5 wrestlers whose characters thought they were smarter than you
Intelligence is, defined simply, a reflection of someone's accumulated knowledge and ability to use said knowledge. Indicators of intelligence could be a compendious vocabulary or several university degrees; so really, intelligence is not simply bestowed upon someone, but achieved through fastidious practice and study.
In the world of professional wrestling, there have been a number of instances where men were so intelligent that it was impossible to ignore. Perhaps that meant they articulated a vocabulary filled with words that most could only define if they scrutinized a dictionary or a thesaurus.
These wrestling characters didn't simply believe they were smart, they asserted they were smarter than any fan! How dare they! In these characters' minds, fans were supposed to feel embarrassed that they didn't have the same voluminous knowledge that this erudite combatant did. However, fans were often irate at having someone talk down to them.
Was there anything wrong with being called ‘The unwashed masses,' or a plebeian? It is safe to say, yes. Reactions from the patrons were priceless, and the response was fantastic. Here are five wrestlers whose characters thought they were smarter than you, the wrestling fan.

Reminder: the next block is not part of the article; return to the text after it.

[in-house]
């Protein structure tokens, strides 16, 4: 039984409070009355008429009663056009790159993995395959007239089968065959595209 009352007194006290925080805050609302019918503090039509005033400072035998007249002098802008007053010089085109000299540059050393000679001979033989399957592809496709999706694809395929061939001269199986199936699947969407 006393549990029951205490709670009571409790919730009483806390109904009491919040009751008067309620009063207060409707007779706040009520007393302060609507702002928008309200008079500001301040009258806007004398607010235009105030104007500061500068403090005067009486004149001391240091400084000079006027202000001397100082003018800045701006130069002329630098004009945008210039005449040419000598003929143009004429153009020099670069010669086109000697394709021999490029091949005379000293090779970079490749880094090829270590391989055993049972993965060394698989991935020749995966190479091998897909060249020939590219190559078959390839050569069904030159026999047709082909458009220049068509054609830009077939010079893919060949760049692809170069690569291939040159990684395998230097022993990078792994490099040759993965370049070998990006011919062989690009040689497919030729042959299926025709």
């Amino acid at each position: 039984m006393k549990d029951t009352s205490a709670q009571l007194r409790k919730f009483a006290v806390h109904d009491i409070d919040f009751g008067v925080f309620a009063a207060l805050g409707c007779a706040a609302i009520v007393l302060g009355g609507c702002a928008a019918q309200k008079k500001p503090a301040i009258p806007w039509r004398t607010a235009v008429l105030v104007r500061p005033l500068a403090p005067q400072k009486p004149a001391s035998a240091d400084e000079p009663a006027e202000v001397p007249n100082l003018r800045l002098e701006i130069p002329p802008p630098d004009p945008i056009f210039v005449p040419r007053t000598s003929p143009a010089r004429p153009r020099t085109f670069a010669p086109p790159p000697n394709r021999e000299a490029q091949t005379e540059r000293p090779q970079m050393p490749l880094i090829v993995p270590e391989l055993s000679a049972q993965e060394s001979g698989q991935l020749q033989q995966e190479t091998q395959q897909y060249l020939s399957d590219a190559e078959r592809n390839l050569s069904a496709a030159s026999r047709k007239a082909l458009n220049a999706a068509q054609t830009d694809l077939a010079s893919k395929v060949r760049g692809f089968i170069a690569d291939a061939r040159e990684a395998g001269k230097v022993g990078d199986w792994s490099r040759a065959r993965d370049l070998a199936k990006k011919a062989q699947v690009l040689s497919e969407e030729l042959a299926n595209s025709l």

#5 The Genius
During the mid-1980s, Lanny Poffo debuted in WWE and was known simply as ‘Leaping Lanny'. This rather lanky wrestler couldn't just lunge, jump and hurl himself over top of his opponents, he possessed athletic, gymnastic qualities that were uncommon for the time.
The problem was, for as talented as Poffo was in the ring, his generic persona didn't generate the type of reaction that was needed. It seemed as though his character needed some edge, as simply demonstrating athleticism was insufficient.
He was in need of a character change, and ultimately fans were presented with an articulate persona that pompously proclaimed how much smarter he was than the fans. ‘The Genius' was a poet, sartorially resplendent in the attire of a graduate, with a mortarboard and gown.
He perambulated to the ring carrying a clipboard which held the poems he used to insult his opponents before they began their match.